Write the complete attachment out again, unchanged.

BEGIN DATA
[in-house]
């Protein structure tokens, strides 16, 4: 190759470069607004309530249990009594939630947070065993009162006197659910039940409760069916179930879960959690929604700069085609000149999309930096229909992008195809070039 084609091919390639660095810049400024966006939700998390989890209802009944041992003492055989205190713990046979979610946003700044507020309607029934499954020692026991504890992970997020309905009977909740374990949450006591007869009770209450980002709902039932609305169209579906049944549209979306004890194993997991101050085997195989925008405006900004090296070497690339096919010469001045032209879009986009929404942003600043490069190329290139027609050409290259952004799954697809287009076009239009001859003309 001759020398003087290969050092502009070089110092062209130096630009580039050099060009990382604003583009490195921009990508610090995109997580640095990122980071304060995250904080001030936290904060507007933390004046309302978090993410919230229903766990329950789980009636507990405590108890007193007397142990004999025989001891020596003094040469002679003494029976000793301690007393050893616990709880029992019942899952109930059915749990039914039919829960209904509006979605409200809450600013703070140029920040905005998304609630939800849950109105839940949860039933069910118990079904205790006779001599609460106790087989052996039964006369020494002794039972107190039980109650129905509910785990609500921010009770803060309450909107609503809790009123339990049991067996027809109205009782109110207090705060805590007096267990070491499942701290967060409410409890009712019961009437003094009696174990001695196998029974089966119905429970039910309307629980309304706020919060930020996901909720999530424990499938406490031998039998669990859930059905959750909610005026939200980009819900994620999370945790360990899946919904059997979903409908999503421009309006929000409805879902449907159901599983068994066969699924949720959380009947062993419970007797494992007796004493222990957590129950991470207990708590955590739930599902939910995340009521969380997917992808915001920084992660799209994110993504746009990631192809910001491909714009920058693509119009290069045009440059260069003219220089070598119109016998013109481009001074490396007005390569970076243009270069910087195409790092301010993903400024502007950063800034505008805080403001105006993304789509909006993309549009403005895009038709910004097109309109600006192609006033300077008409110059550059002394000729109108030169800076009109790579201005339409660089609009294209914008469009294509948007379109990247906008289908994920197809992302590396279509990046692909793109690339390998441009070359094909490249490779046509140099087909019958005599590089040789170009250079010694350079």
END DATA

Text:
[in-house]
């Protein structure tokens, strides 16, 4: 190759470069607004309530249990009594939630947070065993009162006197659910039940409760069916179930879960959690929604700069085609000149999309930096229909992008195809070039 084609091919390639660095810049400024966006939700998390989890209802009944041992003492055989205190713990046979979610946003700044507020309607029934499954020692026991504890992970997020309905009977909740374990949450006591007869009770209450980002709902039932609305169209579906049944549209979306004890194993997991101050085997195989925008405006900004090296070497690339096919010469001045032209879009986009929404942003600043490069190329290139027609050409290259952004799954697809287009076009239009001859003309 001759020398003087290969050092502009070089110092062209130096630009580039050099060009990382604003583009490195921009990508610090995109997580640095990122980071304060995250904080001030936290904060507007933390004046309302978090993410919230229903766990329950789980009636507990405590108890007193007397142990004999025989001891020596003094040469002679003494029976000793301690007393050893616990709880029992019942899952109930059915749990039914039919829960209904509006979605409200809450600013703070140029920040905005998304609630939800849950109105839940949860039933069910118990079904205790006779001599609460106790087989052996039964006369020494002794039972107190039980109650129905509910785990609500921010009770803060309450909107609503809790009123339990049991067996027809109205009782109110207090705060805590007096267990070491499942701290967060409410409890009712019961009437003094009696174990001695196998029974089966119905429970039910309307629980309304706020919060930020996901909720999530424990499938406490031998039998669990859930059905959750909610005026939200980009819900994620999370945790360990899946919904059997979903409908999503421009309006929000409805879902449907159901599983068994066969699924949720959380009947062993419970007797494992007796004493222990957590129950991470207990708590955590739930599902939910995340009521969380997917992808915001920084992660799209994110993504746009990631192809910001491909714009920058693509119009290069045009440059260069003219220089070598119109016998013109481009001074490396007005390569970076243009270069910087195409790092301010993903400024502007950063800034505008805080403001105006993304789509909006993309549009403005895009038709910004097109309109600006192609006033300077008409110059550059002394000729109108030169800076009109790579201005339409660089609009294209914008469009294509948007379109990247906008289908994920197809992302590396279509990046692909793109690339390998441009070359094909490249490779046509140099087909019958005599590089040789170009250079010694350079």